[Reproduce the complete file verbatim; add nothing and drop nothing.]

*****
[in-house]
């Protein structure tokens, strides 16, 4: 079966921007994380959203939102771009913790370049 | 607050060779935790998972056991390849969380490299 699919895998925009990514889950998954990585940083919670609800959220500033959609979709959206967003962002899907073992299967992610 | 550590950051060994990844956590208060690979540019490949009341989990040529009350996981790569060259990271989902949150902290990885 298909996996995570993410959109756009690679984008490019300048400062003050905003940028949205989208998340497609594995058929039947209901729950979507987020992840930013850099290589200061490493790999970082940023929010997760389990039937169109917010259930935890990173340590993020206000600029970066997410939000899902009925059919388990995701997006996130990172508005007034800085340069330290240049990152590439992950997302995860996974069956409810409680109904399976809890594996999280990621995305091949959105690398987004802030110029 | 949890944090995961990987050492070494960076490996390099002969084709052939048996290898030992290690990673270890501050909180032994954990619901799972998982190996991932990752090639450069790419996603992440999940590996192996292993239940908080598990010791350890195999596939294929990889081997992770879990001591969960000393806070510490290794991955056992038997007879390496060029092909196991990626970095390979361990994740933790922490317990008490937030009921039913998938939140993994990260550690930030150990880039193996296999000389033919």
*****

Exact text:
[in-house]
């Protein structure tokens, strides 16, 4: 079966921007994380959203939102771009913790370049 | 607050060779935790998972056991390849969380490299 699919895998925009990514889950998954990585940083919670609800959220500033959609979709959206967003962002899907073992299967992610 | 550590950051060994990844956590208060690979540019490949009341989990040529009350996981790569060259990271989902949150902290990885 298909996996995570993410959109756009690679984008490019300048400062003050905003940028949205989208998340497609594995058929039947209901729950979507987020992840930013850099290589200061490493790999970082940023929010997760389990039937169109917010259930935890990173340590993020206000600029970066997410939000899902009925059919388990995701997006996130990172508005007034800085340069330290240049990152590439992950997302995860996974069956409810409680109904399976809890594996999280990621995305091949959105690398987004802030110029 | 949890944090995961990987050492070494960076490996390099002969084709052939048996290898030992290690990673270890501050909180032994954990619901799972998982190996991932990752090639450069790419996603992440999940590996192996292993239940908080598990010791350890195999596939294929990889081997992770879990001591969960000393806070510490290794991955056992038997007879390496060029092909196991990626970095390979361990994740933790922490317990008490937030009921039913998938939140993994990260550690930030150990880039193996296999000389033919």